- Be prepared. Know what you are willing to talk about and what you're not willing to talk about in your own history. Know which question or subject will give you the most anxiety. Think about what you'll say when the subject comes up and think about why you'll say that. Know which value question feels most unsettling to you and do some discovery about why. Then, rehearse how you want to be able to respond when any subject that is sensitive for you comes up. Actually say the words out loud, to yourself, maybe while driving; maybe in the shower. Say them to the mirror.
- Be honest. Say what you believe, what you value. Say what you're not sure about. Say what you don't know. If you say you want to think about it and will get back to your teen, make sure you do. If you forget to say something, go back and say some more. Keep it short. Keep it light. Use open ended questions to encourage conversation if there's one to be had. Use some self deprecating humor, always with you as the subject. Say something like, "I know I'm really out of it here, but …" or, "Even though you think I was born before sex was invented, I still want you to know that I believe …" Keep sarcasm and put downs out of the conversations.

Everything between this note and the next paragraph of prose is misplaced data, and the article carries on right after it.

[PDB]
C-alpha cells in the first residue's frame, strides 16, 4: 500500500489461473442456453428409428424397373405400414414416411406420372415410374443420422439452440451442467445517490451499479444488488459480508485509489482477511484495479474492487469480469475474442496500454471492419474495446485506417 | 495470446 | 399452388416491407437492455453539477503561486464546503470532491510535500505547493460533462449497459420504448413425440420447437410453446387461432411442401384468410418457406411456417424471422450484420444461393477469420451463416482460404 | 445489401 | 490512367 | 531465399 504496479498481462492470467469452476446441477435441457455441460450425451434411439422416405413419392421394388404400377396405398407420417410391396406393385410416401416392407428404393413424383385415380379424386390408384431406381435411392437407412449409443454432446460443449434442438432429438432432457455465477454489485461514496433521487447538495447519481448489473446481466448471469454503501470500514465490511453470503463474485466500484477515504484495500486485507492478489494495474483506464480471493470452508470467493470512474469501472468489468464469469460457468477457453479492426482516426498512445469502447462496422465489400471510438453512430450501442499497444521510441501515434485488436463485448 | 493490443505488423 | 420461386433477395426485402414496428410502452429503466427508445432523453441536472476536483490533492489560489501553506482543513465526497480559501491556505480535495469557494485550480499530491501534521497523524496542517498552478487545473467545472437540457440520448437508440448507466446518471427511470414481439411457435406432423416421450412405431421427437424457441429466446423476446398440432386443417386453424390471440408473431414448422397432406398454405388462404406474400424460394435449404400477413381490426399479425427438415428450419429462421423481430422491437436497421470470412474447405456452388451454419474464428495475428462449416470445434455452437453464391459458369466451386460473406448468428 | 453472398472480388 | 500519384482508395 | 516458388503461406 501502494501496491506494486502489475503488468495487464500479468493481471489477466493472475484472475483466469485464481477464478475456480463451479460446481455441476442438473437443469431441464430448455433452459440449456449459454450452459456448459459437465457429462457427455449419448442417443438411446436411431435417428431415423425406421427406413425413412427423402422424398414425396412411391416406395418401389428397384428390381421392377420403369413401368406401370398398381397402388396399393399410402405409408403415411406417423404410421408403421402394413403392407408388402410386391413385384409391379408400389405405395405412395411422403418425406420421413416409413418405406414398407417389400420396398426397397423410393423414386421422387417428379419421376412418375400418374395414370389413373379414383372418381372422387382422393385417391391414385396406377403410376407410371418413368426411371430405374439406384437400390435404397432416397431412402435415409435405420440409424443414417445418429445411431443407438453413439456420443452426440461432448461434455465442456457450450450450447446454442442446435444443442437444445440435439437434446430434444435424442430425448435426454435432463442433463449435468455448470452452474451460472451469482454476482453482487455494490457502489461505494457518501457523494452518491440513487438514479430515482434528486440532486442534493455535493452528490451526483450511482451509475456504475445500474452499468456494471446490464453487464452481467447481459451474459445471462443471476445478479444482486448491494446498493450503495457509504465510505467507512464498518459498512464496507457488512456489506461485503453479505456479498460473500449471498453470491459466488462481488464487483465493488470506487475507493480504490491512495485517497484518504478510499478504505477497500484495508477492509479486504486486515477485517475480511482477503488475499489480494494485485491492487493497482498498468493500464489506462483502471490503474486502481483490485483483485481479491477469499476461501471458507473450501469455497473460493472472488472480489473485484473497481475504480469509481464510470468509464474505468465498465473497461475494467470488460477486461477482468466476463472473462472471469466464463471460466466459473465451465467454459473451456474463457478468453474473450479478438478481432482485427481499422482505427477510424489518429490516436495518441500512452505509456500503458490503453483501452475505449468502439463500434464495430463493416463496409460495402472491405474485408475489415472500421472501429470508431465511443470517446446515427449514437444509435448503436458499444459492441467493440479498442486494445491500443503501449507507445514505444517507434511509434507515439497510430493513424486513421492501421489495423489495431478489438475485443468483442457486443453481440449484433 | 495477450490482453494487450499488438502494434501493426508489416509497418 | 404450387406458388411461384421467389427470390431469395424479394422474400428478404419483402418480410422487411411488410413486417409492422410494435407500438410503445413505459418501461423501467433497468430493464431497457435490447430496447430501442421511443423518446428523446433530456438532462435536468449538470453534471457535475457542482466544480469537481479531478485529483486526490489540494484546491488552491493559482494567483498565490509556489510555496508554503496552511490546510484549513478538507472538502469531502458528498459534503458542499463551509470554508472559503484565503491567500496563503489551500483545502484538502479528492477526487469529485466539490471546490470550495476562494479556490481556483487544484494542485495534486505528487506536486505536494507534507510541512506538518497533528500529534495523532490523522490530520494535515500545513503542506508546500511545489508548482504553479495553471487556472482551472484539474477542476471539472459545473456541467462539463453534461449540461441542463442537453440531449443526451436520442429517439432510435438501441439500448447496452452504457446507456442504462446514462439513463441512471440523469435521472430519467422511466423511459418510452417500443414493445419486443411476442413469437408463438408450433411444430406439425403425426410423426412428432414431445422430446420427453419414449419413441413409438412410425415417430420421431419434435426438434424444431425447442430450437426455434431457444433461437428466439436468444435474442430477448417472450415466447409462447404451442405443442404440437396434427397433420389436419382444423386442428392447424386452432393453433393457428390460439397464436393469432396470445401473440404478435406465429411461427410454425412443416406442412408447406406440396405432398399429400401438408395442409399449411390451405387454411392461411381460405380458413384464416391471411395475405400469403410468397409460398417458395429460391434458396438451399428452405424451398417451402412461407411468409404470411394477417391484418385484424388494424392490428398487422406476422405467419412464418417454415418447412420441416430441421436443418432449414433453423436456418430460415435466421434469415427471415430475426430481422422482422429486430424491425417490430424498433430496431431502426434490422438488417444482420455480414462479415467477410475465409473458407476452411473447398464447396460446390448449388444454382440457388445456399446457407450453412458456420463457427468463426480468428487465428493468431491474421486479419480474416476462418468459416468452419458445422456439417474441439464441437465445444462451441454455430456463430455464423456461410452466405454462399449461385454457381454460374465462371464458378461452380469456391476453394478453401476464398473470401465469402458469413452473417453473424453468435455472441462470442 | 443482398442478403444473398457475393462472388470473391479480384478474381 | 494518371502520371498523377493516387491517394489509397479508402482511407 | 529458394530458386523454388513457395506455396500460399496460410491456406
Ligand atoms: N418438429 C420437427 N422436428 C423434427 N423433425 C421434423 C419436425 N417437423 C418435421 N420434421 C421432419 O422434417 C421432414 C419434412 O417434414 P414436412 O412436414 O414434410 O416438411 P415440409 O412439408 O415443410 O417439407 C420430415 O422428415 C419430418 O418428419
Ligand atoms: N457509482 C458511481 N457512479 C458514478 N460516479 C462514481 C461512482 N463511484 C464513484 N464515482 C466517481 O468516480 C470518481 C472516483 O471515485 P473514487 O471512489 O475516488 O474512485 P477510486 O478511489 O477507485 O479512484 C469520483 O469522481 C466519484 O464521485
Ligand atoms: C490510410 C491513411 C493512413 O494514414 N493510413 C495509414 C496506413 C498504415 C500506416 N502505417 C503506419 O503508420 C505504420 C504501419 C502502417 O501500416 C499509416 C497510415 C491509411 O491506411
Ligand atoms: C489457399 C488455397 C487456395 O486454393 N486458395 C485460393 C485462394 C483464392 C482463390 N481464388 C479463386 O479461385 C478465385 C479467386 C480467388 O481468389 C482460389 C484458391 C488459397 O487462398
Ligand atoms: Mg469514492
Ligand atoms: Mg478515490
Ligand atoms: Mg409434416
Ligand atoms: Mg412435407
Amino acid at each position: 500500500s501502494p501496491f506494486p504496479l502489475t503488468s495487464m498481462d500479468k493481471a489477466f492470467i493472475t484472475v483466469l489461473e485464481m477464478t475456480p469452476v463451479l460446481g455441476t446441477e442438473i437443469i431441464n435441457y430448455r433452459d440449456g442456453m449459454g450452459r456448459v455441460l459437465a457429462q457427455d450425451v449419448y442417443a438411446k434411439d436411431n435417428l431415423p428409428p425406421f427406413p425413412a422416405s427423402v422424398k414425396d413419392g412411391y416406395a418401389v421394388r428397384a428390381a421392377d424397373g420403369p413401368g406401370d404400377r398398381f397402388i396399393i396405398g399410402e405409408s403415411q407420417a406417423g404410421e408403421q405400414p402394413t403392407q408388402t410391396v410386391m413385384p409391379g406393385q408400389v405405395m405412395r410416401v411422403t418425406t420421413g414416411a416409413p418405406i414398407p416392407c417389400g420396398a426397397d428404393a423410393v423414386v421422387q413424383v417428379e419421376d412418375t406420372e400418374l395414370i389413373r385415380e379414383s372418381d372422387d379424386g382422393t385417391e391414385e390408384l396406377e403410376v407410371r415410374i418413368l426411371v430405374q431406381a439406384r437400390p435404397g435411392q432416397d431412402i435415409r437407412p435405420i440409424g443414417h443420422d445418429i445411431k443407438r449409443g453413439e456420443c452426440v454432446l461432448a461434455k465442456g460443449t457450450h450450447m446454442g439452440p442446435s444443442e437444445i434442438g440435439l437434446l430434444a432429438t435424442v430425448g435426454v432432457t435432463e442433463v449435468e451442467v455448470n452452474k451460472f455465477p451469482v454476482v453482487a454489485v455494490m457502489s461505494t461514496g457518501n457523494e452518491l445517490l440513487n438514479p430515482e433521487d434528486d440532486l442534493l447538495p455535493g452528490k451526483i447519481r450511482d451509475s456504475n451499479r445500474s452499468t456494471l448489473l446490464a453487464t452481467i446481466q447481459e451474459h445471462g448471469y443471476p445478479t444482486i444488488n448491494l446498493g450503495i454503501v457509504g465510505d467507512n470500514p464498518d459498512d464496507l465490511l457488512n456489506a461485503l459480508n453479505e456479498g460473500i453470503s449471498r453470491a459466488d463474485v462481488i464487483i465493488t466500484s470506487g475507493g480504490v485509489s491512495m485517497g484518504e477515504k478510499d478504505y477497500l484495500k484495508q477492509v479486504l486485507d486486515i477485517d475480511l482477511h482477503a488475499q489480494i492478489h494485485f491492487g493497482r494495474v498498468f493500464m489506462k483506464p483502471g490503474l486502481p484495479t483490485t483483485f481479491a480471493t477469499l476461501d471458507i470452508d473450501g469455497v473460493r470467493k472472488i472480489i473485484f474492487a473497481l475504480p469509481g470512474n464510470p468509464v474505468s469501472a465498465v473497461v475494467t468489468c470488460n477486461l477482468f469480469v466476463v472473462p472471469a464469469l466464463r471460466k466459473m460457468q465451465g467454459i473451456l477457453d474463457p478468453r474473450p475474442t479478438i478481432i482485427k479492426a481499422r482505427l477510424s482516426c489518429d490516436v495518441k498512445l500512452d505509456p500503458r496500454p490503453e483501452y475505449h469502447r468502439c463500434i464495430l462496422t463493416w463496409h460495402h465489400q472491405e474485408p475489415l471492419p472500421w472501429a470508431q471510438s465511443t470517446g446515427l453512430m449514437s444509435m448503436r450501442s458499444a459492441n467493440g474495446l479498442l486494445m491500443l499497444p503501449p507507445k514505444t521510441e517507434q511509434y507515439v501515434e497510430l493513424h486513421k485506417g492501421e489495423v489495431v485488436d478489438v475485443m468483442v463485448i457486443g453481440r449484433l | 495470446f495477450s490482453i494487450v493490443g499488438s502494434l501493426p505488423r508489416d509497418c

- Always remember that it's not a matter of whether your teens will have conversations about sexuality. They will. It's simply a matter of whether you'll be a significant part of these conversations that happen—even if, sometimes, you're the only one talking.
Reprinted with the permission of Advocates for Youth.